Re-Using your Children's Clothes... That's the New Trend!

In 2015, we were surprised to learn (and you might too) that the fashion industry is “the second largest polluter in the world”. This had Mini-Cycle thinking about the impact clothes have on the environment and how moving towards a circular economy could benefit you as a consumer! Here are 3 reasons why you should start reusing your children’s clothes as soon as possible.

LIMITED RESOURCES FOR UNLIMITED WANTS

To produce 1 kilogram of cotton, we need more than 10,000 liters of water …Crazy, right? That makes cotton one of the most water-intensive crops on the planet... Why is this important? Our fresh water supplies are limited. Only 2% of earth's water is adequate for human consumption. The water for cotton production cannot be used for anything else because it has either evaporated or is too contaminated for reuse. Just imagine all the water we could save simply by reusing our clothes 3-4 times (mathematically that would be 3-4 times less water needed and available for human consumption or to grow food).

POLLUTION

Pollution is a major aspect of producing garments. For 1 kilogram of cotton about 302 grams of pesticides are required. The use of pesticides has been detrimental to local people's livelihood as it leaches into their aquifer and pollutes all of their surrounding environment. Pesticides also deplete soils from their nutrients, which in turn make them unusable in the long term for any crop growing. 

Synthetic textiles, are also a main culprit as they are composed of petroleum molecules. As we all know, their extraction and use represent a considerable carbon footprint. Also, the synthetic textiles' molecules are non-biodegradable. It has been studied that synthetic garments are the biggest source of microplastic pollution in the oceans. When we wash our garment, it has been estimated that 1900 fibres can be washed off one synthetic garment every time it goes through a cleaning cycle - ending up in our oceans. To top it up, approximately 85% of human-made debris found on the shore-line studied are made of microfibers and are directly linked to the type of fabric found in nylon and acrylic.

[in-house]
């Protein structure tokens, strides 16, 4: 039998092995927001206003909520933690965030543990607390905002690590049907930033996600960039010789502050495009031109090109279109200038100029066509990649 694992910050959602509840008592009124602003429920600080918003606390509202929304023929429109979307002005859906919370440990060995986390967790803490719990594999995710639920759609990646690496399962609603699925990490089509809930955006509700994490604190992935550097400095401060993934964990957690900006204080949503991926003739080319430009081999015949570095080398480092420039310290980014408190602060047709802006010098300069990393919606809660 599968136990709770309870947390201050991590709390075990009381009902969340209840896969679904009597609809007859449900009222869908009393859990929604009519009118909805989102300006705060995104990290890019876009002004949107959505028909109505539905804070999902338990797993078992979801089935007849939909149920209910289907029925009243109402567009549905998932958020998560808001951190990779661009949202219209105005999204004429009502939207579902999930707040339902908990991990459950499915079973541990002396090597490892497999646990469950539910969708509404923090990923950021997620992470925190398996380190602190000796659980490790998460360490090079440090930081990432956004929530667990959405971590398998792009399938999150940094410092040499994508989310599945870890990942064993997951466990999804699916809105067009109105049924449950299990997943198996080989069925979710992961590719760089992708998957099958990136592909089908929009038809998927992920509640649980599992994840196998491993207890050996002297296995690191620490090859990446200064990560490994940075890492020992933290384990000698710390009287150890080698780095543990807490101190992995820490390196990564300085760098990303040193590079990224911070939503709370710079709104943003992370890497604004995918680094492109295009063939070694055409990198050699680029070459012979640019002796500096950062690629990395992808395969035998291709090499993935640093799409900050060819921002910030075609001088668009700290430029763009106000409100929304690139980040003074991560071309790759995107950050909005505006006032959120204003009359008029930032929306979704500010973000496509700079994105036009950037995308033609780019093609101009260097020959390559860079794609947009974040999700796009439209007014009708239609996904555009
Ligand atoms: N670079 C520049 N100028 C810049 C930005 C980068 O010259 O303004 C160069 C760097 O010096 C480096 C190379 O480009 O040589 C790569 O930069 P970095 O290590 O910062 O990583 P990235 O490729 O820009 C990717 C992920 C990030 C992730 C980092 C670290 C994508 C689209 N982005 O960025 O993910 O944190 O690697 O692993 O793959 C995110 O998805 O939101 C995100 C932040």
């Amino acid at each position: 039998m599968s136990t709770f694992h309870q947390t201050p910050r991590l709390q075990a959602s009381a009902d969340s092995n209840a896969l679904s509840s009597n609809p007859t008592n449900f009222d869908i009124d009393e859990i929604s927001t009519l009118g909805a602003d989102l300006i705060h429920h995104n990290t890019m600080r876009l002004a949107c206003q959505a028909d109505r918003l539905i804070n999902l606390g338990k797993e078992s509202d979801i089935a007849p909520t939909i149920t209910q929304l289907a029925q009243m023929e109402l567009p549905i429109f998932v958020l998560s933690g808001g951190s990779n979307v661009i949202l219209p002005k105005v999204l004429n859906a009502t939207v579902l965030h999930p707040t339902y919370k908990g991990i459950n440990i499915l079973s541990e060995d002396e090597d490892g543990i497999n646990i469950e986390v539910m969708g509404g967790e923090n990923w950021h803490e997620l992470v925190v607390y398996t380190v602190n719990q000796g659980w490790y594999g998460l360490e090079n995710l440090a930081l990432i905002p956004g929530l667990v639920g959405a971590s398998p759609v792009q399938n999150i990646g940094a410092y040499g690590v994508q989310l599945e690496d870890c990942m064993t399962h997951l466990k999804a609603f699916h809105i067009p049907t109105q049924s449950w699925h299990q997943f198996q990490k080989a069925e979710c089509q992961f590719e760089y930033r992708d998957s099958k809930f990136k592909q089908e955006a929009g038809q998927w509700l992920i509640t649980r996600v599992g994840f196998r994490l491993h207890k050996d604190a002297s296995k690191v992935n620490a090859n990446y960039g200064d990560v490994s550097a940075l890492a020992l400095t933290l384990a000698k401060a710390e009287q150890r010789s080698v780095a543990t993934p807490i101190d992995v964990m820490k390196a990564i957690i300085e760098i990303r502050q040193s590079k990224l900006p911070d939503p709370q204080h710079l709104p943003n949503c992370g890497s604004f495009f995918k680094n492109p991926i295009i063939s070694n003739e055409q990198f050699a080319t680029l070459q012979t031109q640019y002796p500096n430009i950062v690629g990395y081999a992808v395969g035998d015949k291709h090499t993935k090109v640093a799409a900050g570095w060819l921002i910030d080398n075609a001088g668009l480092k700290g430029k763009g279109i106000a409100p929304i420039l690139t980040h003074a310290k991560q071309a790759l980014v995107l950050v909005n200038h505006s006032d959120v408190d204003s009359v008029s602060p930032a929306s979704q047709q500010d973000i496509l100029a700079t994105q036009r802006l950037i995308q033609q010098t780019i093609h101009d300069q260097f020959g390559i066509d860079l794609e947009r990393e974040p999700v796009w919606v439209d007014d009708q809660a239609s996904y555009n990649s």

As Jérôme Frignet, at Greenpeace points out, we also need to consider the end of life of our clothes: "burned or buried (the clothes we consume) also lead to the release of pollutants in the ecosystem".

By reusing our clothes and increasing the life span of each piece of clothing, we can limit pollution in so many ways!

RAISE AWARENESS

Did you know that consumers are currently buying 2 times more clothes than they did 15 years ago, and get rid of them 2 times faster? What’s even more shocking is that, in Europe, for instance, about 2 million garments are discarded every year, and 90% go to waste (so they will not be re-used)… Closer to home, RECYC-Quebec announced in 2016 that each person throws 24 kilograms of clothing a year. If each and everyone of us start reusing, we can build a trend around closing the loop in this very wasteful industry. 

As consumers, we need to be aware of what goes into the making of the clothes we wear, because they have a tremendous impact on the environment. It is crucial to revisit our current lifestyle habits to lead by example. There are many ways you can do so. The most obvious is to buy preloved only.

Stay tuned this month to learn more about ways for you and your kids to join the circular economy.